TORONTO - The Toronto Blue Jays opened their 35th season Friday night with a nostaligic look back.
They almost made Pat Gillick cry. They painted a grin on Roberto Alomar’s face.
But this edition of the Blue Jays is showing symptoms of not only being able to celebrate the glories of the Alomars and Gillicks, they’re starting to look like they can achieve some of their own.
The evening began with a video of the Hall of Famers and a banner celebrating their Cooperstown election lifted to hang alongside those of the 1992 and ’93 World Series. It ended even better, the Jays sending a sellout crowd of 47,984 into ecstasy with a display of power, aggression and future glories.
Jose Bautista crushed his first homer. Adam Lind hit one that went third level in right field. J.P. Arencibia, their new catcher, went deep. Twice. And Rajai Davis is going to be giving Twins’ starter Carl Pavano nightmares for the next month.
When it was done, Toronto starter Ricky Romero had a tidy 13-3 win, becoming the first Jays left-hander to win a season opener since Jimmy Key in 1989. That season, of course, ended with a pennant hanging from the rafters.
Not to suggest that one game will a similar season make, but ...
“There were a lot of good things that happened tonight,” said manager John Farrell, now unbeaten in his major league managerial career. “Ricky went out and put zeros on the board ... that first inning was as good as we could’ve drawn it up.”
That would be the one in which Davis might’ve been out. Twice. Instead he scored the first in a four-run inning. “It set the tone,” said Arencibia.
Davis hit a grounder to the right of shortstop and beat Alexi Castilla’s throw. It set the rally towels to waving and the Blue Jays running. The Twins actually had Davis out a second time when Pavano picked him off, but in the ensuing rundown, the Jays’ speedy new centre fielder dove safely back into first.
Yunel Escobar singled, then, on the first pitch to Jose Bautista, the fans got a flashback to the days of yore with Devon White and Alomar — being treated to a double steal. “A lot of people don’t know (but Davis) is unbelievable,” said Arencibia. “He’s got the confidence you need to be great. He has brought a lot to the team just by playing hard, turning singles into doubles. He’s an indication of what this team can be.”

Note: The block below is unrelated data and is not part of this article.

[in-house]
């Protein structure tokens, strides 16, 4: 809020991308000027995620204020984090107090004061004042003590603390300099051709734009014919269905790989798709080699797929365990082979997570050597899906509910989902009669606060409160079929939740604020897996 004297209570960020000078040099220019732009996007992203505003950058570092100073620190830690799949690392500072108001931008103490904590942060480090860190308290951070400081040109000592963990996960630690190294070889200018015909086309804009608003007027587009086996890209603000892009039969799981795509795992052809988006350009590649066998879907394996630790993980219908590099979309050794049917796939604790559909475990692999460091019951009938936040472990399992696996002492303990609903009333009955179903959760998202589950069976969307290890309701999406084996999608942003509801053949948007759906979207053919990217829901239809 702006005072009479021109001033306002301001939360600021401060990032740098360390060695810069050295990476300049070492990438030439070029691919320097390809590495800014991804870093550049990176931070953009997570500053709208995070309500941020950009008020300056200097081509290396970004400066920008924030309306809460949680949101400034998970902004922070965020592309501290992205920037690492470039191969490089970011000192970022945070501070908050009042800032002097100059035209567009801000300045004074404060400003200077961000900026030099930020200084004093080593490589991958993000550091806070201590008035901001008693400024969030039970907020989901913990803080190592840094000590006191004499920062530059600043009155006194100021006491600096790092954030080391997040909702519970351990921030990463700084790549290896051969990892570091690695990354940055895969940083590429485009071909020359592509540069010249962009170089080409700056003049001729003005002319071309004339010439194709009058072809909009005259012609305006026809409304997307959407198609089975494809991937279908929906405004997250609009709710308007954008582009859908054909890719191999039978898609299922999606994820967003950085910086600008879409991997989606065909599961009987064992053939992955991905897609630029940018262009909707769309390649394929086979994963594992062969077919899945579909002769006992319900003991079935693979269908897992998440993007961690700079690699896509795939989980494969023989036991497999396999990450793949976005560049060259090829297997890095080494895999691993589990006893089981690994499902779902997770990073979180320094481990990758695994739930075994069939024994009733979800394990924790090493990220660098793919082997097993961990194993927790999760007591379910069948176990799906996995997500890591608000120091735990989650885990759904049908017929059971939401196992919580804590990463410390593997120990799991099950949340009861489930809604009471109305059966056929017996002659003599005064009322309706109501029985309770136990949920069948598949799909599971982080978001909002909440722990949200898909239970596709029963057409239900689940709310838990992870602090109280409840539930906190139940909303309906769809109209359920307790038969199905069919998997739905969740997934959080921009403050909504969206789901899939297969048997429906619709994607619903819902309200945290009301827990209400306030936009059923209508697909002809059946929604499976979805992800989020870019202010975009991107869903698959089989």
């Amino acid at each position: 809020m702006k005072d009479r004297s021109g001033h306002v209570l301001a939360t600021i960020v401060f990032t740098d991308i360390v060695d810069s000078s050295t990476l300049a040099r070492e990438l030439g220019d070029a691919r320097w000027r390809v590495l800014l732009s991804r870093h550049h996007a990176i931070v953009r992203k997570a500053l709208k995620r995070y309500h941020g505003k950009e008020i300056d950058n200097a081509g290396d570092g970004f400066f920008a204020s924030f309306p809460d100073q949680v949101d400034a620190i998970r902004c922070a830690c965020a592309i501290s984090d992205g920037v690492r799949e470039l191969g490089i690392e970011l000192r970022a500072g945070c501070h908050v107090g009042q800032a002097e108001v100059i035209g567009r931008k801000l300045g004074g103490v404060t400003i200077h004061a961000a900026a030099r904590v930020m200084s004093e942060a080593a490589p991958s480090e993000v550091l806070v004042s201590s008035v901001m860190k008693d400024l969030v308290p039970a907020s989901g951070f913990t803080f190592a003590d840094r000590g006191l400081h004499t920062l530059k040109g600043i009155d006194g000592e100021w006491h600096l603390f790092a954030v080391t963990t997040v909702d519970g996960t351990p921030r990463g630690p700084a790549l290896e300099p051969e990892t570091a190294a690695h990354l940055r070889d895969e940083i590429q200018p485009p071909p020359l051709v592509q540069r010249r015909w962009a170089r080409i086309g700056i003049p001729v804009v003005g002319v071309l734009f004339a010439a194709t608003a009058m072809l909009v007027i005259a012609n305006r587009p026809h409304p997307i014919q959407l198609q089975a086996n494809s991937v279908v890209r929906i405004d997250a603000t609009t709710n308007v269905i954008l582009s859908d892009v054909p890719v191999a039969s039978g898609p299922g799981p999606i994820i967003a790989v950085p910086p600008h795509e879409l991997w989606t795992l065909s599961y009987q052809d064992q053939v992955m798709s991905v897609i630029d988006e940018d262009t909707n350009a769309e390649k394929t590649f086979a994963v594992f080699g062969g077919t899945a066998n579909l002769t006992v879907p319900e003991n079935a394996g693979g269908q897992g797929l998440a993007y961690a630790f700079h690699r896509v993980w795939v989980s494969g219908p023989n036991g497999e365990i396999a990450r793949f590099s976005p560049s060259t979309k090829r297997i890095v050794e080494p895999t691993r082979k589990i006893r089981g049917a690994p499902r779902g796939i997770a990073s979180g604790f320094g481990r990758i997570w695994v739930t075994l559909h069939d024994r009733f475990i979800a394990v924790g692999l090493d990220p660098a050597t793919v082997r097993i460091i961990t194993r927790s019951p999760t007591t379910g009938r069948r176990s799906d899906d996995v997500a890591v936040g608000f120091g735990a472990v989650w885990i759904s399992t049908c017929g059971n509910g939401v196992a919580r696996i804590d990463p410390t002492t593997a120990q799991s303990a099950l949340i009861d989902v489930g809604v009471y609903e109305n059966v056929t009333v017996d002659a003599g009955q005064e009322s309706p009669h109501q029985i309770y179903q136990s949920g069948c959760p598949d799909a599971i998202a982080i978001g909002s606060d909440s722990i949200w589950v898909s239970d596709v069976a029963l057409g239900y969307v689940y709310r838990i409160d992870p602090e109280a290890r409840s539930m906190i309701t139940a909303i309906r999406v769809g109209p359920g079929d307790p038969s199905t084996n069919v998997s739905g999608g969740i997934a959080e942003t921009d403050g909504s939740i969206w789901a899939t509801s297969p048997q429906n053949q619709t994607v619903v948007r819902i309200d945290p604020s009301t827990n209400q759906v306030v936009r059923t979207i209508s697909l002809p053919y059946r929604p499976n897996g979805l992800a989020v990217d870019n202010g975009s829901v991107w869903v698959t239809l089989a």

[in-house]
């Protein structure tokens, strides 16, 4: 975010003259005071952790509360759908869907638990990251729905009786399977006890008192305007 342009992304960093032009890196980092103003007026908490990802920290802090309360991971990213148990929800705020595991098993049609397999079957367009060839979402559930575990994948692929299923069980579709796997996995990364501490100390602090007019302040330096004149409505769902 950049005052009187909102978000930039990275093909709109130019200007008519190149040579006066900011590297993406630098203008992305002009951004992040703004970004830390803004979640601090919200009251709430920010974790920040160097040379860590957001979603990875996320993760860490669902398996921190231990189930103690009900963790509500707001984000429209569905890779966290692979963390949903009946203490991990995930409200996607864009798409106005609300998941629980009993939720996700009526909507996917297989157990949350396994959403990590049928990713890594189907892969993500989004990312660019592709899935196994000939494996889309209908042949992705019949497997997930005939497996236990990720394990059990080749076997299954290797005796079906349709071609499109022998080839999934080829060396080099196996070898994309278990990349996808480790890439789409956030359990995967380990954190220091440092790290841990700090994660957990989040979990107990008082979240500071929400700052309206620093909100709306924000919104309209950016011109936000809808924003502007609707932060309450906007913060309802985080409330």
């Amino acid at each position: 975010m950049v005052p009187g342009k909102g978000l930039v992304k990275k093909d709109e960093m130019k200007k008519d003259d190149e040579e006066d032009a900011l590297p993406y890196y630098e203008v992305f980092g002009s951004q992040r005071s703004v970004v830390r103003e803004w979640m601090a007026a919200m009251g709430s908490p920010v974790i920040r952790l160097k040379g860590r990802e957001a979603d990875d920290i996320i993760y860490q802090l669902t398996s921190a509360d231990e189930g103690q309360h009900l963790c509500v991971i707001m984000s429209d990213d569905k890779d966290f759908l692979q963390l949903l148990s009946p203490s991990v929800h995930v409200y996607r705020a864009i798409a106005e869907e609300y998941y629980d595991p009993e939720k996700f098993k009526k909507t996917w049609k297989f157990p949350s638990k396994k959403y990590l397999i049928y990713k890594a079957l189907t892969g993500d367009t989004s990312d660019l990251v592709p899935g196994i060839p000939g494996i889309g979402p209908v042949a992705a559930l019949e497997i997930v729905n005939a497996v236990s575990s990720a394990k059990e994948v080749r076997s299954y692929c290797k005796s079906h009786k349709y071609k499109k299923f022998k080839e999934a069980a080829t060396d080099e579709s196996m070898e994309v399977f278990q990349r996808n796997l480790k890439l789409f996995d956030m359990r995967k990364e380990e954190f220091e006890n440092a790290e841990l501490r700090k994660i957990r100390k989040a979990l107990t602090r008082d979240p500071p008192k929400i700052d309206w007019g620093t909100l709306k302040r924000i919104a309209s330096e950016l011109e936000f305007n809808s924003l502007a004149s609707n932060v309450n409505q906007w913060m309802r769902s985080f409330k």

Suddenly, the 14-year veteran Pavano looked like the rattled kid. There was a balk, a hit batter, and a 4-0 Toronto lead. “A very efficient inning,” noted Farrell.
As debuts go, this one can’t help but get rave reviews — except for the fools disguised as fans who interrupted play tossing giveaway rally towels on to the field. Actually, the fans showed more fight than the Twins — maybe too much. Several altercations broke out in the upper deck. Guess they call ’em the cheap seats for a reason.
The Jays, though, could do no wrong. Romero took a shutout to the seventh inning, before departing to a standing ovation, scattering seven hits. The Twins didn’t get a runner beyond first until the sixth.
“I can’t say enough about him,” said general manager Alex Anthopoulos of Romero, who struck out seven in allowing one earned run. “He’s one of my favourite players on the team just because of who he is. His ability speaks for itself but he’s an anchor. He’s what we want every Blue Jays starter to be about, in terms of work ethic, competitiveness, humility, community affairs, all of it. Total package.”
Actually, the entire Jays’ lineup was the total package — at least for one night. The club that led the majors in homers last year flashed familiar muscle, along with a hint of small-ball.
Lind’s homer was his third in three season openers and Bautista hit his after being awarded his Silver Slugger Award between hurrahs for Alomar and Gillick.
The only foible came when Gillick bounced the ceremonial first pitch. But, Alomar grabbed the bounce, flipped it back to Gillick and the do-over was, well, perfect. Kind of like the game.
For instance, maybe folks can stop fretting about Arencibia. The rookie also spanked a two-run triple off the wall in centre that polished a four-run fifth inning to give Romero a 10-0 cushion.
By then, the Rogers Centre was in party atmosphere. Farrell was, by comparison, low-key but allowed he might keep the lineup card of his managerial debut.
“When I was standing in line during the anthems,” he admitted to feeling the “electricity in the building ... it was a special night, especially when you have people honored like Pat and Roberto and what they meant to this organization.”
Which makes sense because for one shining night, the crowd cheered, and it was like 1993 all over again.